APC: First to Market With PCS?
"Pioneering" technology may solve major PCS headache
Personal communications services promise to transform us into a nation of Captain Kirks as we whip out our wallet-sized communicators and boldly call from places that no one has called from before.
But to achieve this Star Trekian telecom capability, the would-be purveyors of PCS need to overcome a raft of technological, financial and political hurdles. A Bethesda, Md., firm hopes to help PCS providers skirt one of PCS' thorniest problems, microwave incumbent relocation (see WT, April 27), and in the process become the nation's first operating PCS system.
The spectrum set aside by the Federal Communications Commission for these next-generation wireless voice and data services are already occupied by utilities and others, and PCS licensees are responsible for relocating these incumbents elsewhere on the spectrum. Problem is, the relocation process could take more than half a dozen years in the worst-case scenario -- and time is a commodity PCS wanna-bes can ill-afford.
Enter American Personal Communications Inc., one of three companies designated as PCS "pioneers" by the FCC for their technological contributions. APC's contribution is a technology it calls PathGuard, based on frequency agile sharing technology, or FAST, which permits PCS carriers to share spectrum with incumbents while negotiating their departure.
APC spokeswoman Ann Phillips said the company spent five years and $40 million developing PathGuard from scratch, which fits inside a 19-inch box. Besides allowing PCS carriers and incumbents to cohabit spectrum, she said, PathGuard lets carriers measure signals to determine which microwave links must be moved first and which can wait.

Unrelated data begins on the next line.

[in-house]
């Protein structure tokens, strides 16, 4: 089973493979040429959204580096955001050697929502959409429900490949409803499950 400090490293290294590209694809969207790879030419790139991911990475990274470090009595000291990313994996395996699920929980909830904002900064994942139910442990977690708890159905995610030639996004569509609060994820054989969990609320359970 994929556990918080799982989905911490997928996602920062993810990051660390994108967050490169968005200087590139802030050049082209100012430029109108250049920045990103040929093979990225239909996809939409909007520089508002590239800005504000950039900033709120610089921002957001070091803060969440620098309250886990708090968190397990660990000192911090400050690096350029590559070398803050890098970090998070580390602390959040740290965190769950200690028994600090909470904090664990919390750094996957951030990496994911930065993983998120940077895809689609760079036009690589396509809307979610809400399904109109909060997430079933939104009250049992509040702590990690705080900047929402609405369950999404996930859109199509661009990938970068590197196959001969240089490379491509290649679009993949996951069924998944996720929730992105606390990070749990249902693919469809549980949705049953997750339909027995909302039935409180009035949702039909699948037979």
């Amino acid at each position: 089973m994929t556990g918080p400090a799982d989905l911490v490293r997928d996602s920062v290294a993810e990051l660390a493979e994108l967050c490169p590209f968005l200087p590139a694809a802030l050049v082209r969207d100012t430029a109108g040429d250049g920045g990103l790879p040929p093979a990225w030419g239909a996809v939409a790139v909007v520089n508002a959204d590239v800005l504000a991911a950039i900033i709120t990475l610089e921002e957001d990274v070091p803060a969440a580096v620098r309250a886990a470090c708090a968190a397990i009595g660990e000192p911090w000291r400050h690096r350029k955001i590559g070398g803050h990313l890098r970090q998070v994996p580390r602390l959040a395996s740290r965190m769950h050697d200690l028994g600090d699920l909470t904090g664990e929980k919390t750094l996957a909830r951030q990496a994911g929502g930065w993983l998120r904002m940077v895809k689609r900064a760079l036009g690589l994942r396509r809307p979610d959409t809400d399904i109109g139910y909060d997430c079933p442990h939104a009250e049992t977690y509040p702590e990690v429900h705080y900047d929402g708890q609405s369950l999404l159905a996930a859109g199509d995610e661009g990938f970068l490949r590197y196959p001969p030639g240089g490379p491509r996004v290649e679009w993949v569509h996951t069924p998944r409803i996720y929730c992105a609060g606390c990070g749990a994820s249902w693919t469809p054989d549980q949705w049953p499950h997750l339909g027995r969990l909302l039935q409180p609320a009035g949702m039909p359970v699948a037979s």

"PCS providers will be able to immediately deploy their systems while clearing the microwave paths through a negotiation process," said Scott Schelle, APC's CEO, whose father and APC chairman, Wayne Schelle, founded Cellular One.
Tom Stroup, president of Columbia Spectrum Management, a firm that handles microwave incumbent relocation on behalf of PCS licensees, is also enthusiastic about PathGuard.
"Any option we have in getting our clients up and running sooner will make our job easier," said Stroup.
However, according to Ira Brodsky, president of Wilmette, Ill.-based Datacomm Research, PathGuard is neither new nor particularly revolutionary.
"It's not what you would call a breakthrough, it's a new application of a technology that already existed; they didn't invent frequency agile sharing technology," Brodsky said.
Phillips acknowledged that other frequency sharing technologies exist, but none are designed specifically for PCS. And regardless of just how pioneering PathGuard really is, Brodsky added, it probably will prove useful to PCS licensees desperate to get into business.
"I suspect it was deemed worthwhile because it focused on coexistence with incumbents, which is a difficult issue for the FCC, which wanted to encourage and reward efforts to simplify this problem," said Brodsky.
Others find it worthwhile as well. Stanford Telecom of Sunnyvale, Calif., is already manufacturing the device for APC, Phillips said, and Ericsson, Nortel, and Motorola have all agreed to license PathGuard, which they will market to PCS carriers.
APC, however, will not profit from its patent, and is licensing PathGuard at cost, a decision Phillips said the company made before it realized it would have to pay for its license, the result of a rules change in mid-stream by the FCC. As a result, APC paid $102 million for its hitherto free license.
"It will be a business on the side for Stanford and Ericsson and Nortel. We are not in the business of selling PathGuard," said Phillips.
But because of its pioneer status, APC was guaranteed a license and permitted to skip the auctions, allowing it to begin deploying its PCS network, which is scheduled to become operational by the fall. APC's territory encompasses Washington, D.C, Maryland, half of Virginia and parts of West Virginia.
In addition, APC has some high-profile, deep-pocketed partners in the form of the Sprint/Tele-Communications Inc./Comcast Corp./Cox Communications consortium, which owns 49 percent of APC. This venture, commonly called Sprint-Cable, will benefit from APC's head start to hone its PCS strategy, using the company's territory as a techno-marketing laboratory for its planned nationwide service. Although APC won't profit from PathGuard, it will market its services under the "Sprint" brand name.
"We are pleased to bring the name identity and nationwide presence of the Sprint-Cable venture to the Washington-Baltimore area," said Wayne Schelle. Indeed.